When I started it was really the beginning of big data because it was moving to grocery scan data from replacing warehouse withdrawal data.
Mark: It wouldn’t have been called big data back then though.
Lee: It wasn’t called big data, so the same conditions just different technology.
Mark: What advice do you wish someone had given you when you started out?
Lee: To make change your friend, to be adaptive and able to reinvent yourself with ease and to renovate your abilities regularly.
Mark: Now before we wrap up you’ve got a bit of kudos here, you were named by B&T Magazine as one of the top 30 women in media in 2015. So can you unpack for me in that context what are some of the statistics around women in marketing and I’d really love it if you could debunk some of the myths that are out there around this topic?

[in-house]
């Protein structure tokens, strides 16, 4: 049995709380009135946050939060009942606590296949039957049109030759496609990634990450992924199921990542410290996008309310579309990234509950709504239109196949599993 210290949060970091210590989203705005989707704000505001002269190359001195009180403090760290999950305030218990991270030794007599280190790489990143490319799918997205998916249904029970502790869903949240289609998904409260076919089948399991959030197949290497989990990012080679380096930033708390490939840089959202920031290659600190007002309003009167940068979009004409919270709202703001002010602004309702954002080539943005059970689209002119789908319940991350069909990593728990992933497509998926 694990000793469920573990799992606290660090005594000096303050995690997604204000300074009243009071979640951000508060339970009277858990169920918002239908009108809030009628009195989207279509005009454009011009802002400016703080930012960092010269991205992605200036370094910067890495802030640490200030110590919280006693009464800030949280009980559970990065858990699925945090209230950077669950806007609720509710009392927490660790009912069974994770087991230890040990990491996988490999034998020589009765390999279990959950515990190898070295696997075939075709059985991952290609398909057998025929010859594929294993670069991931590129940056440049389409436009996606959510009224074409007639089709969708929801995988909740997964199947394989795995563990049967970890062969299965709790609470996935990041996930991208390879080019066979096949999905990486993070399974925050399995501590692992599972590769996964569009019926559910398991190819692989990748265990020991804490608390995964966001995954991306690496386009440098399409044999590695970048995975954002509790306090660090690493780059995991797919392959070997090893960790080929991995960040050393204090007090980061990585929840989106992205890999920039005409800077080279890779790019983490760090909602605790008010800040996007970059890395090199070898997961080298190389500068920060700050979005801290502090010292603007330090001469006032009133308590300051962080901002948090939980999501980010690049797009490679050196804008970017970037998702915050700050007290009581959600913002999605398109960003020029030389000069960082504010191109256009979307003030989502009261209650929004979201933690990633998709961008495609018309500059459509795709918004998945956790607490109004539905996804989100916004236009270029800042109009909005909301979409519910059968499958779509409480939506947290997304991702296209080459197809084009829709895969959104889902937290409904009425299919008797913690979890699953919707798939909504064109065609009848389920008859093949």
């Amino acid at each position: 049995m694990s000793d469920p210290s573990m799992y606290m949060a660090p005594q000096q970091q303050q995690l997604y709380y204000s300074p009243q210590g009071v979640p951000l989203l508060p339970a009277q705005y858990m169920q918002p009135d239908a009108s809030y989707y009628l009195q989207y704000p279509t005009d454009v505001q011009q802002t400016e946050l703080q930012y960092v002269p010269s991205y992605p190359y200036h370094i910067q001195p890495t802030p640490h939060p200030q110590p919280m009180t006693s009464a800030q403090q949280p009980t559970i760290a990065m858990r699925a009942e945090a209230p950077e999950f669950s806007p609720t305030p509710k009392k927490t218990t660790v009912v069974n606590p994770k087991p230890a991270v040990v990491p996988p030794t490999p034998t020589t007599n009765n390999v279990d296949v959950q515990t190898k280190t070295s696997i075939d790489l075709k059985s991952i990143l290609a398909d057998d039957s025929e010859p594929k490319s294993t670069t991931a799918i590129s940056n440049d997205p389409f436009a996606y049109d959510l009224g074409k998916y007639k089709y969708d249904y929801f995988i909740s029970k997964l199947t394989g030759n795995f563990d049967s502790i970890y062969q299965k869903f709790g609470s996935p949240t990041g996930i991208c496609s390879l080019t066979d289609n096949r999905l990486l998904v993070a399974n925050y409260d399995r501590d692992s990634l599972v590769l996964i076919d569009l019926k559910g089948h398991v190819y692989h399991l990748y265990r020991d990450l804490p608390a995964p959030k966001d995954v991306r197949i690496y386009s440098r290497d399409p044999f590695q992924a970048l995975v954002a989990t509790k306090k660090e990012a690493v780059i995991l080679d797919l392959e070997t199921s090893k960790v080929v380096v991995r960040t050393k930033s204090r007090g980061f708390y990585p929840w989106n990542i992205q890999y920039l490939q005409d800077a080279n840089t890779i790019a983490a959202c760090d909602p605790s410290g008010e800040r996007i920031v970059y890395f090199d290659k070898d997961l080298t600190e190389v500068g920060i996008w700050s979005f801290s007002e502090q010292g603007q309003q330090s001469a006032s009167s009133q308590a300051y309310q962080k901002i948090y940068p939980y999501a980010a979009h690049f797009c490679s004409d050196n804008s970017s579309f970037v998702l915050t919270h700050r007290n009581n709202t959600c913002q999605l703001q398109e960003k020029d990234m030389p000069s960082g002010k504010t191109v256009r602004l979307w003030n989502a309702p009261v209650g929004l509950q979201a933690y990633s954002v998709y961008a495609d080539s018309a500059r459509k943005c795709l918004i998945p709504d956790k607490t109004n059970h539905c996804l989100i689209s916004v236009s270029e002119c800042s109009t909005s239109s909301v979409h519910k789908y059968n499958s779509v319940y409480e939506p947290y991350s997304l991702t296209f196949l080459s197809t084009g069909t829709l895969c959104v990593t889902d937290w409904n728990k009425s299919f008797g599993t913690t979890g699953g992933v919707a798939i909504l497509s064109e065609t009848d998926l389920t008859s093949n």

Lee: I’ll see what I can do about that. I – marketing is a great career for women – what my advice to women would be is make sure that you can see the bigger picture of your organisation and how your role can fit into that. And if you’re aligned with the company objectives and the culture works for you and you’re positioning yourself as a useful person that gets things done, you know, women are fabulous at solving problems and improving the way things work around here. Women will get promoted. I’d also say that there is high value in women having male mentors to help them navigate because there’s more men than women and women need great mentors to help them navigate to get to more senior levels.